The 6 Best Golf Launch Monitors

Updated September 04, 2017 by Brett Dvoretz

6 Best Golf Launch Monitors
Best High-End
Best Mid-Range
Best Inexpensive
We spent 43 hours on research, videography, and editing, to review the top selections for this wiki. You probably can't count on your competing golf buddy to give you pointers on your swing, so if you want a chance to beat him, you'll need outside help. A launch monitor can give golfers plenty of insight into their playing habits, helping them to improve speed and distance, as well as inspiring them by showing their progress. When users buy our independently chosen editorial picks, we may earn commissions to support our work. Skip to the best golf launch monitor on Amazon.

6. Ernest Sports ES12

The Ernest Sports ES12 features a vibrant blue hue, so you won't accidentally mistake it for a ball and send it flying. Plus, you can sync it to your smartphone to save your statistics. Unfortunately, some players find the display a bit confusing.
  • great for high handicappers
  • favorite of golf coaches
  • accuracy decreases when on grass
Brand Ernest Sports
Model ES12
Weight 1.1 pounds
Rating 4.4 / 5.0

5. Voice Caddie SC 200

The Voice Caddie SC 200 is a highly customizable launch monitor, allowing you to set the loft angle of your club, making it ideal for those practicing with a wedge. It also takes barometric pressure into account when reporting your statistics.
  • audible speed announcements
  • well-placed controls
  • cannot measure missed hits
Model SC200BL-parent
Weight pending
Rating 3.9 / 5.0

4. Ernest Sports-ES14

The Ernest Sports-ES14 shows not just the ball and club speed, but also the "smash" factor, helping you learn how much energy is transferred during your swings. However, the display screen is very small and placed along the top, rather than the front, of the monitor.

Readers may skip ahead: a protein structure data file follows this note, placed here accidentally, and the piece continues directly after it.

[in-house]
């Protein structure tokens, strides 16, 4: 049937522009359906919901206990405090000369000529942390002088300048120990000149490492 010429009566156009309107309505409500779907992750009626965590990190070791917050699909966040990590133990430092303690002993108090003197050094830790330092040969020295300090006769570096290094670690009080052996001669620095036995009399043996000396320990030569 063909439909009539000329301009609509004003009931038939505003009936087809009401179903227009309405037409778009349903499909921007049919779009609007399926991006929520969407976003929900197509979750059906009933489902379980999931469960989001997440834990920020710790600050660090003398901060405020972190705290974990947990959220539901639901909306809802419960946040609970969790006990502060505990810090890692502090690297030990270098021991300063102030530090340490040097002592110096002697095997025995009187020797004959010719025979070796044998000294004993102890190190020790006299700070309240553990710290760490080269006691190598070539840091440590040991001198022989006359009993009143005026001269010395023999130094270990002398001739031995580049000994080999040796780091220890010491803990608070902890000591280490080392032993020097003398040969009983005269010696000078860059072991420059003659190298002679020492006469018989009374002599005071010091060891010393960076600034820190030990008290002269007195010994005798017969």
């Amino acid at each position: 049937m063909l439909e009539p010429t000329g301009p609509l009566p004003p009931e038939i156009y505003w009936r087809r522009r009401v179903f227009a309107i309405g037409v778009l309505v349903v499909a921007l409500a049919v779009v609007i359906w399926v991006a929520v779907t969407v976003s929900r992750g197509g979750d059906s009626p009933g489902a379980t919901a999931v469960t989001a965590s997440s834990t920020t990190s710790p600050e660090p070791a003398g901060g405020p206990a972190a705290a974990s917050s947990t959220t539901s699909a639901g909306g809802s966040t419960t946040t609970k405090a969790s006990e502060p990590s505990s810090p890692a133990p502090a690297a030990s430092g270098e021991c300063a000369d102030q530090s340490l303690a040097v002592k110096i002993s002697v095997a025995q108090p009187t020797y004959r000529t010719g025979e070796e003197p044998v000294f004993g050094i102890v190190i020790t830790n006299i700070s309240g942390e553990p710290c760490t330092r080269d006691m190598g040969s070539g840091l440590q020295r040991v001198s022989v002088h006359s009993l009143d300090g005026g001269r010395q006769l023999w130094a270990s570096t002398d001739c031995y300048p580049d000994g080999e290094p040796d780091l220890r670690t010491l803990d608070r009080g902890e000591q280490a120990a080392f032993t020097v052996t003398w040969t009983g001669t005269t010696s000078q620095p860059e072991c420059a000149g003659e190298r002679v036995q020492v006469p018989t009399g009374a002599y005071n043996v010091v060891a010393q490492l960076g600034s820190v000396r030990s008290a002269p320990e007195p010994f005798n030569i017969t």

• available in white and black
  • displays spin rate
  • too heavy to put in your pocket
Brand Ernest Sports
Model Ernest Sports/ ES14- Wh
Weight 2.4 pounds
Rating 4.0 / 5.0

3. Sports Sensors SSR364

The Sports Sensors SSR364 has a little kickstand, allowing you to position it where you need it. It also comes with a small carrying pouch with a loop that you can easily hang from your bag, making toting it around a breeze.
  • receives data from 10 inches away
  • shows speed in miles or kilometers
  • within one percent accuracy
Brand Sports Sensors, Inc
Model SSR364
Weight 11.2 ounces
Rating 4.8 / 5.0

2. Sureshot LMX31615

The creators of the Sureshot LMX31615 didn't skip any convenient features. Not only is it extremely slender and lightweight enough to go into your pocket, but this launch monitor can also be controlled remotely, so you don't need to step away from the tee.
  • great price for such a smart tool
  • well-organized statistics
  • large backlit screen
Brand Sureshot GPS
Model LMX31615
Weight 4.5 pounds
Rating 4.7 / 5.0

1. Sports Sensors SSRTT364

If you're serious about improving your swing and showing up your golf buddies who need an ego check, the Sports Sensors SSRTT364 can be your secret weapon. Along with analyzing your swing speed, this monitor also tells you your tempo ratio.
  • activates at the push of a button
  • detects speeds of 40 to 200mph
  • shows feedback in seconds
Brand Sports Sensors, Inc
Model SSRTT364
Weight 11.2 ounces
Rating 4.9 / 5.0

How Launch Monitors Work

Radar. High speed cameras. Complicated algorithms. All marvels of modern technology, the pinnacles of millennia of human tool development, things that previous generations would likely condemn as witchcraft were they to see them firsthand.

And we use them to improve our golf swings.

All of that state-of-the-art tech is used in a golf launch monitor, analyzing enough information to navigate the space shuttle, but using it instead to figure out the hitch in your swing.

Some monitors use Doppler technology — the same kind your local weatherman uses — to analyze the full flight of your ball after you hit it. They then use the flight information of the ball to extrapolate how you struck it, exposing any flaws in your mechanics.

This technology literally evolved from the kind the military uses to track missiles, so show some respect.

Other models use high speed cameras that inspect the first couple feet of the ball's trajectory. They take numerous pictures during this time, allowing the monitor to record things like ball velocity, club angle, spin rates, and more. This gives them all the info they need to tell what the full flight of the ball would be, and where you'd end up on the course.